Ventilatory and occlusion pressure response to CO2 and hypoxia with resistive loads

Acta Physiologica Scandinavica
T B Barnett, B Rasmussen

Abstract

Steady-state responses to hyperoxic hypercapnia and eucapnic hypoxia were measured both as minute ventilation (VE) and as inspiratory mouth occlusion pressure (P0.1) with and without 25 cm H2O/I/s added resistance (R). Reduction in slope of the ventilatory response to CO2 with R was highly significant in all 3 subjects whereas the response to hypoxia was barely significantly reduced in 1 subject and not significantly decreased in two. Although P0.1 was higher with than without R under all conditions, the slope of the P0.1 response to CO2 with R was not increased in two subjects and only slightly increased in the third. The slope of the P0.1 response to hypoxia was significantly greater in all subjects with R. Expiratory reserve volume was increased with R but the change was the same with hypoxia and hypercapnia. We conclude that ventilation is better maintained with resistive loading during hypoxia than during hypercapnia and that this results from a greater force output of inspiratory muscles as reflected by a higher P0.1. This suggests a greater neural output to these muscles.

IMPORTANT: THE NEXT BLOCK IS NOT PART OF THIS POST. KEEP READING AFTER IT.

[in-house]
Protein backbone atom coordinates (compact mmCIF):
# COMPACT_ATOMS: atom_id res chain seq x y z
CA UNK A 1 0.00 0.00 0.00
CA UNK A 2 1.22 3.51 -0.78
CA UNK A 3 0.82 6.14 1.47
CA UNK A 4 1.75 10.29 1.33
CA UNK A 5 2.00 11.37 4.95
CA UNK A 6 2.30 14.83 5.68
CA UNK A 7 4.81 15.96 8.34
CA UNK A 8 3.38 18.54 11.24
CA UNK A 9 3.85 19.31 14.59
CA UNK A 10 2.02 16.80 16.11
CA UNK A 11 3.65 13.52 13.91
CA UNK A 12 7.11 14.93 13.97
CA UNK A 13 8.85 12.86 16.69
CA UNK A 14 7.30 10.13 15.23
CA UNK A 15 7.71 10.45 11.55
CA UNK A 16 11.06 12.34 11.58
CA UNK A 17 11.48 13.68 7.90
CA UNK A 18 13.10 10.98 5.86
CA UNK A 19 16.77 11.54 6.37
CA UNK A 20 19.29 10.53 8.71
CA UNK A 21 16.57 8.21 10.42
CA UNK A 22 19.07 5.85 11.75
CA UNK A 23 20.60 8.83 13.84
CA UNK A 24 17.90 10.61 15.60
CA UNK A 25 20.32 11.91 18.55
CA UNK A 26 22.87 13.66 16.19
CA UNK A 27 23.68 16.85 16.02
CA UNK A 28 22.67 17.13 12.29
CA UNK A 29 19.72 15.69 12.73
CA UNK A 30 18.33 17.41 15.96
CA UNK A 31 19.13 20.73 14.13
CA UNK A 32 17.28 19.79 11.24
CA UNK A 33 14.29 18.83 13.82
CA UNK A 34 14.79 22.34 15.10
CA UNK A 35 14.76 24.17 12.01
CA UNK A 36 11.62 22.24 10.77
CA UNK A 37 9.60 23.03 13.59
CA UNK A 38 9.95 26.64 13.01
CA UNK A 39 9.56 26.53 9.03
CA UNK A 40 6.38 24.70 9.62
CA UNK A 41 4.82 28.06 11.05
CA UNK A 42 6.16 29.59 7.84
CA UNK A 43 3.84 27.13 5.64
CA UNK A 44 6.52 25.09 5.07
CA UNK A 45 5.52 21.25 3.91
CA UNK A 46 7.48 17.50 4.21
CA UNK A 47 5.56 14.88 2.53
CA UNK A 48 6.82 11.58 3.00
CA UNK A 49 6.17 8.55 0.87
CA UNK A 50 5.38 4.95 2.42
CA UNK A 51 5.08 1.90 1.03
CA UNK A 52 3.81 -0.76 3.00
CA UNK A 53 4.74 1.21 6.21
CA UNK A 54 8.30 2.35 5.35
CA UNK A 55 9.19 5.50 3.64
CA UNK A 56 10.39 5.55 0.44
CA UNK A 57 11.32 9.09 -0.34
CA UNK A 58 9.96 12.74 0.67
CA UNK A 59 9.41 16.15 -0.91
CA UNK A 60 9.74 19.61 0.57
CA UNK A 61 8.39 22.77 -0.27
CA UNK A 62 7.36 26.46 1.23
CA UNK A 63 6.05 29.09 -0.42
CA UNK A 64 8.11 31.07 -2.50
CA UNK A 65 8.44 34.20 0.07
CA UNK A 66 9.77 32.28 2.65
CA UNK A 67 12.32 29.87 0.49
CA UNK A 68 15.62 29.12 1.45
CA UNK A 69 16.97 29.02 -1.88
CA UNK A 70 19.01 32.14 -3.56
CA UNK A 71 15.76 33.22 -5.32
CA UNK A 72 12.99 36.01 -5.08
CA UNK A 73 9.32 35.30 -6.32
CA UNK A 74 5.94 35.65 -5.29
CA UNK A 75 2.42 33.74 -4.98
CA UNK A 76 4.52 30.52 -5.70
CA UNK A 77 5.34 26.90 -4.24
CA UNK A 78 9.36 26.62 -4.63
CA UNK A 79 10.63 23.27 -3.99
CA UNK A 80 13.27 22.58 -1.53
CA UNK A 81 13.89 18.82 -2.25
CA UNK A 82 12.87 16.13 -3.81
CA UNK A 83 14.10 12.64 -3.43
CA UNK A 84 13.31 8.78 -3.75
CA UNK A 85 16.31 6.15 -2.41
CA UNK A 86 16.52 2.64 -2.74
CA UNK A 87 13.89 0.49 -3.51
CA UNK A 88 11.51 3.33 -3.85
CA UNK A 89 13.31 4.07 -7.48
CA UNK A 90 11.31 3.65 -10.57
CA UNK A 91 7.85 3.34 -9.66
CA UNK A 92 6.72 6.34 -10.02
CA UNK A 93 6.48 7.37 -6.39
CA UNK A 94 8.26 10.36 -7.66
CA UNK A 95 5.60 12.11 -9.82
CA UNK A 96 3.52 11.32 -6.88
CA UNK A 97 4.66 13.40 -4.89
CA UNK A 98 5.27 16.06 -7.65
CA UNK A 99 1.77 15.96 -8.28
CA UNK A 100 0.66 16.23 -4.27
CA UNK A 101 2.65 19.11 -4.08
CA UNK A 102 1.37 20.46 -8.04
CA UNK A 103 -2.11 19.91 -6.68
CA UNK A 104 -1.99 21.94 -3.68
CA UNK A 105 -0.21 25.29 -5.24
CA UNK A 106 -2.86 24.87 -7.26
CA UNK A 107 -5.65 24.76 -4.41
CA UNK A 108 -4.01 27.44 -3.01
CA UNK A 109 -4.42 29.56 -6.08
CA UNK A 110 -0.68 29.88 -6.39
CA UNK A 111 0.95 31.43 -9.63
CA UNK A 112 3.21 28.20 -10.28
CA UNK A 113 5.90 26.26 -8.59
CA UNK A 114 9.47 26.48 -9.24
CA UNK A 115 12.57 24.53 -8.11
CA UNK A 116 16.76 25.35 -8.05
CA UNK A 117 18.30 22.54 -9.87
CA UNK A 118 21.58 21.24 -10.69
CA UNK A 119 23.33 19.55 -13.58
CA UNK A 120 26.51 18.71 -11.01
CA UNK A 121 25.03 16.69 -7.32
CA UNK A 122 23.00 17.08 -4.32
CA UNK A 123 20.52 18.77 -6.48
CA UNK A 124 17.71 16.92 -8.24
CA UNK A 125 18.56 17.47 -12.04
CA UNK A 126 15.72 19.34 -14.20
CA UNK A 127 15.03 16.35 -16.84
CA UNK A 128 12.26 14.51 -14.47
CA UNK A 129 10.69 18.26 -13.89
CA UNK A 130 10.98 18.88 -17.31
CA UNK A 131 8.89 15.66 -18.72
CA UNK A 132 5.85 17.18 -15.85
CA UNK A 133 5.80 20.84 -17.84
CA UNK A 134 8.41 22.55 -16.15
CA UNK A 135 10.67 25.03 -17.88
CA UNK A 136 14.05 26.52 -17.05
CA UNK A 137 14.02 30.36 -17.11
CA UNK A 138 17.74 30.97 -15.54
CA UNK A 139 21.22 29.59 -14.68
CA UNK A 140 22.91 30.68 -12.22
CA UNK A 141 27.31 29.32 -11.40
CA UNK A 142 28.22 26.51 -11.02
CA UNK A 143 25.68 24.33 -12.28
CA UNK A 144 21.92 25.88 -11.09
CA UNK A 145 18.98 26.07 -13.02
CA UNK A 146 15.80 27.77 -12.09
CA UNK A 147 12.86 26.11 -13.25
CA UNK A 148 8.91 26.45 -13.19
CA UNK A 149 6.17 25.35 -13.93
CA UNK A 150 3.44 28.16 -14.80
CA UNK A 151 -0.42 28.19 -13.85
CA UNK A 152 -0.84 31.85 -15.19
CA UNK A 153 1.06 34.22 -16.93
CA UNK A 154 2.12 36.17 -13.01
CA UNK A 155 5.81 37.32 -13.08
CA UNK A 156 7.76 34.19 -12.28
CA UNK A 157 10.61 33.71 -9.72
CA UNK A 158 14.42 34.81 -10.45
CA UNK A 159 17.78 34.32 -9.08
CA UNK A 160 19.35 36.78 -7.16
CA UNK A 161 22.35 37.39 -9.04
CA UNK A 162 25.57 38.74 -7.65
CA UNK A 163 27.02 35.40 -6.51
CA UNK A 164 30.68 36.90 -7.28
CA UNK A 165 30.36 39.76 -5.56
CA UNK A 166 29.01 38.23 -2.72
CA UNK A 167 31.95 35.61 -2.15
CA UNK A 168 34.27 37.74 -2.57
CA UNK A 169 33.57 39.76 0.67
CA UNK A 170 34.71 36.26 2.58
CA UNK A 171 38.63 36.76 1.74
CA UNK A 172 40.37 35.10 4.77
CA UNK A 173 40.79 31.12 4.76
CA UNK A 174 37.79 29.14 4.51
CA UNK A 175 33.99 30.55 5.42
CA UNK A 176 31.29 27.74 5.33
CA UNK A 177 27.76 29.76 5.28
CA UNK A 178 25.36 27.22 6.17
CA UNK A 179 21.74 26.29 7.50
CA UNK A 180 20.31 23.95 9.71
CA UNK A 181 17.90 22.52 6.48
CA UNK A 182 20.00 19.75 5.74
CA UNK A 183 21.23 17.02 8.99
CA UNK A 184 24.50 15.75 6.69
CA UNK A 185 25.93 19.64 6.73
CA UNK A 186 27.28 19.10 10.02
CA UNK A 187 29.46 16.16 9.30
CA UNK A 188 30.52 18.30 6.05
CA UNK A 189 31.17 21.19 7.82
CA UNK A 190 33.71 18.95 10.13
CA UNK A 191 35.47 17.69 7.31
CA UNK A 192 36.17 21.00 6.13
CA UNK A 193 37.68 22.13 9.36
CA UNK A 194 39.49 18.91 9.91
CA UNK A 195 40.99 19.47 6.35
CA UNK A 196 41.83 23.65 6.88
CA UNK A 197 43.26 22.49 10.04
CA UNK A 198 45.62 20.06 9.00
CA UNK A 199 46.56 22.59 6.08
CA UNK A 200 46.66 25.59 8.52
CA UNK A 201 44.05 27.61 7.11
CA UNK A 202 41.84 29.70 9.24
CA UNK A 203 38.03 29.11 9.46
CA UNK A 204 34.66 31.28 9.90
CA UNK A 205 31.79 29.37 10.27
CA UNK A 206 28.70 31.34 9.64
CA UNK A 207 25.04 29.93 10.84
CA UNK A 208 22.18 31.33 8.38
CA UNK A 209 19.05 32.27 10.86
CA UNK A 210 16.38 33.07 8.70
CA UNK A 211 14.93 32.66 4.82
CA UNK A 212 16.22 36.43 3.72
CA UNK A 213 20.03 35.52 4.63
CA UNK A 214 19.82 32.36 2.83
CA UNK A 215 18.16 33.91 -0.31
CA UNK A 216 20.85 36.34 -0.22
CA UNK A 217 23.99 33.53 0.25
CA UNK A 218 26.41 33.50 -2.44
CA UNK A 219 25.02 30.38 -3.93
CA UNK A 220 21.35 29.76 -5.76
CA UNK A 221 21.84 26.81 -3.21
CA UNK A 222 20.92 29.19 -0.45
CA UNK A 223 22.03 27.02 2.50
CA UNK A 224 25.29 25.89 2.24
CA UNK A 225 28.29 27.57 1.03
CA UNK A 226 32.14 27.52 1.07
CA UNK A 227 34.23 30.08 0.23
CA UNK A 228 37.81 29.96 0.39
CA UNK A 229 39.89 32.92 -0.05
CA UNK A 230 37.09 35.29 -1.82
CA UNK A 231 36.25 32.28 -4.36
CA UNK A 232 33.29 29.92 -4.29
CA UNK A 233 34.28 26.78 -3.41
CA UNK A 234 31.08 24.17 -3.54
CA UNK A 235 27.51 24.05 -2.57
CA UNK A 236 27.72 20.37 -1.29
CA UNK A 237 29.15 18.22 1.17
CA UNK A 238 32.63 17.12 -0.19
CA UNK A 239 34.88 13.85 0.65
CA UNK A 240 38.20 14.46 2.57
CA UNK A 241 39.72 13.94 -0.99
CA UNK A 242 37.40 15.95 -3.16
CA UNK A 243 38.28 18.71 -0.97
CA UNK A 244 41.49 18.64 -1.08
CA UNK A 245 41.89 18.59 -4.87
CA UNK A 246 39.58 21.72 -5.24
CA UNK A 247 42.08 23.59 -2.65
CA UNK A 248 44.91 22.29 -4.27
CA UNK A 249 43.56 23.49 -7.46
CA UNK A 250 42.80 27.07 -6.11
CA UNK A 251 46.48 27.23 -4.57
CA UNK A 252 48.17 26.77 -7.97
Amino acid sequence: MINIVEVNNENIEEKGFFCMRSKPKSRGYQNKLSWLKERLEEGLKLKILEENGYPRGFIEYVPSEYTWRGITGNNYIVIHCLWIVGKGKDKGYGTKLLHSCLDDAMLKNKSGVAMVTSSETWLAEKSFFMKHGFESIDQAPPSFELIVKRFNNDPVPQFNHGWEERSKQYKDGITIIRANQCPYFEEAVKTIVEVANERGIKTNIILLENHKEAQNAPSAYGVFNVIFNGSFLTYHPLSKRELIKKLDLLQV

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Related Concepts

Airway Resistance
Anoxemia
Carbon Dioxide
Expiratory Reserve Volume
Hypercapnia
Inotropism
Dioxygen
Respiration
Respiratory Function Tests
Tidal Volume

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